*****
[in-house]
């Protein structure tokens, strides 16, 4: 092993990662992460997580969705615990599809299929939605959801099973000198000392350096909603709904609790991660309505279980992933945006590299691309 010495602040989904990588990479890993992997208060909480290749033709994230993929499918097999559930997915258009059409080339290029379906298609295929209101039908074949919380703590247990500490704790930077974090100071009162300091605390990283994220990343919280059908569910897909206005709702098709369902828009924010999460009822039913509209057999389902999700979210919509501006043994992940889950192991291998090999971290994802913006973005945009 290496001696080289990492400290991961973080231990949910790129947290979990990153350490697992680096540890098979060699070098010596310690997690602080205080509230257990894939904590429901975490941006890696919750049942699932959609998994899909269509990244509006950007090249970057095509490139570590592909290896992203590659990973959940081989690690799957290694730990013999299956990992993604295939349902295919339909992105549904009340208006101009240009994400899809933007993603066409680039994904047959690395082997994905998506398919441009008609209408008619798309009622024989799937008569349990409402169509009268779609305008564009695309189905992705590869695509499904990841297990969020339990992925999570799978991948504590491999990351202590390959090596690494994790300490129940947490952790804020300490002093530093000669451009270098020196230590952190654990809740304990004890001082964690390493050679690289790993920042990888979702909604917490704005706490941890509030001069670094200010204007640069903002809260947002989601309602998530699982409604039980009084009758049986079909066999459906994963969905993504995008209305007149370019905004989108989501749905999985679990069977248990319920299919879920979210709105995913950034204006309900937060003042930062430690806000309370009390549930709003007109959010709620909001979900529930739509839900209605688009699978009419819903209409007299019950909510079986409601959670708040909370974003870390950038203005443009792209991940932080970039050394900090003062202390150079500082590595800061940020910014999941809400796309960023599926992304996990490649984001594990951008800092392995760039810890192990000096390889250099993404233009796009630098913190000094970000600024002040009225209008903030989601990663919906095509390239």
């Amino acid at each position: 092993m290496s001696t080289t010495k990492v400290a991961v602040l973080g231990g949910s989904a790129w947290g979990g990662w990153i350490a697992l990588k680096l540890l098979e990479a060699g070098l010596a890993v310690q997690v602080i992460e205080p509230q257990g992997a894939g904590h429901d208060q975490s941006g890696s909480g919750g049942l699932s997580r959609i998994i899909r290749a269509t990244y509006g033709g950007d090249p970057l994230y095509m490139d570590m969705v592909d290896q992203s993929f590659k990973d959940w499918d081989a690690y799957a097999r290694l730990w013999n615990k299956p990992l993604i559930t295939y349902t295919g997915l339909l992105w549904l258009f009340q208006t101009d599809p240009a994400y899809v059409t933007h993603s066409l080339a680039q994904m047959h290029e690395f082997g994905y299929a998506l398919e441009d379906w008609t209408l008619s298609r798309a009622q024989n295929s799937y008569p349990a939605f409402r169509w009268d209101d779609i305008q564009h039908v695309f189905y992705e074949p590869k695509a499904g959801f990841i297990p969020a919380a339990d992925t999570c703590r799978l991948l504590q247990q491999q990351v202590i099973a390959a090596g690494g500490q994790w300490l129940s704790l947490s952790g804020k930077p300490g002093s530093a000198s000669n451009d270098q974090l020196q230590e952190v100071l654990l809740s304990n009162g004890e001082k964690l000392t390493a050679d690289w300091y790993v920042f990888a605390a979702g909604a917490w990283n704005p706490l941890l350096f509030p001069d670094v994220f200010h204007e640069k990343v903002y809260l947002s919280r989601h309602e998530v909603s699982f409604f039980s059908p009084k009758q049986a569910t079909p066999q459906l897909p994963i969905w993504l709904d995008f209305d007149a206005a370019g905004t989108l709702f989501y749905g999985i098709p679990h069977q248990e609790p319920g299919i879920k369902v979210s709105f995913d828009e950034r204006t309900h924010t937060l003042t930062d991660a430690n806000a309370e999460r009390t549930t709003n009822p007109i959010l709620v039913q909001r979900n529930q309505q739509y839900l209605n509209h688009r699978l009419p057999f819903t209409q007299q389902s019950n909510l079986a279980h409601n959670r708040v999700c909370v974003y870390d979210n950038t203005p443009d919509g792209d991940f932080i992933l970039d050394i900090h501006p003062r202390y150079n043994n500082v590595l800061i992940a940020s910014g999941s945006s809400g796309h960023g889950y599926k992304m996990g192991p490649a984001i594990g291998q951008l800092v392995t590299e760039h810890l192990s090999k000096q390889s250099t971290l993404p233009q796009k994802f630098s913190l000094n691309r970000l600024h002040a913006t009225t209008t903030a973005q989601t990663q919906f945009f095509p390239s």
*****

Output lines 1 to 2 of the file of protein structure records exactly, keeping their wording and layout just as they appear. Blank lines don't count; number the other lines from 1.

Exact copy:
[in-house]
């Protein structure tokens, strides 16, 4: 092993990662992460997580969705615990599809299929939605959801099973000198000392350096909603709904609790991660309505279980992933945006590299691309 010495602040989904990588990479890993992997208060909480290749033709994230993929499918097999559930997915258009059409080339290029379906298609295929209101039908074949919380703590247990500490704790930077974090100071009162300091605390990283994220990343919280059908569910897909206005709702098709369902828009924010999460009822039913509209057999389902999700979210919509501006043994992940889950192991291998090999971290994802913006973005945009 290496001696080289990492400290991961973080231990949910790129947290979990990153350490697992680096540890098979060699070098010596310690997690602080205080509230257990894939904590429901975490941006890696919750049942699932959609998994899909269509990244509006950007090249970057095509490139570590592909290896992203590659990973959940081989690690799957290694730990013999299956990992993604295939349902295919339909992105549904009340208006101009240009994400899809933007993603066409680039994904047959690395082997994905998506398919441009008609209408008619798309009622024989799937008569349990409402169509009268779609305008564009695309189905992705590869695509499904990841297990969020339990992925999570799978991948504590491999990351202590390959090596690494994790300490129940947490952790804020300490002093530093000669451009270098020196230590952190654990809740304990004890001082964690390493050679690289790993920042990888979702909604917490704005706490941890509030001069670094200010204007640069903002809260947002989601309602998530699982409604039980009084009758049986079909066999459906994963969905993504995008209305007149370019905004989108989501749905999985679990069977248990319920299919879920979210709105995913950034204006309900937060003042930062430690806000309370009390549930709003007109959010709620909001979900529930739509839900209605688009699978009419819903209409007299019950909510079986409601959670708040909370974003870390950038203005443009792209991940932080970039050394900090003062202390150079500082590595800061940020910014999941809400796309960023599926992304996990490649984001594990951008800092392995760039810890192990000096390889250099993404233009796009630098913190000094970000600024002040009225209008903030989601990663919906095509390239």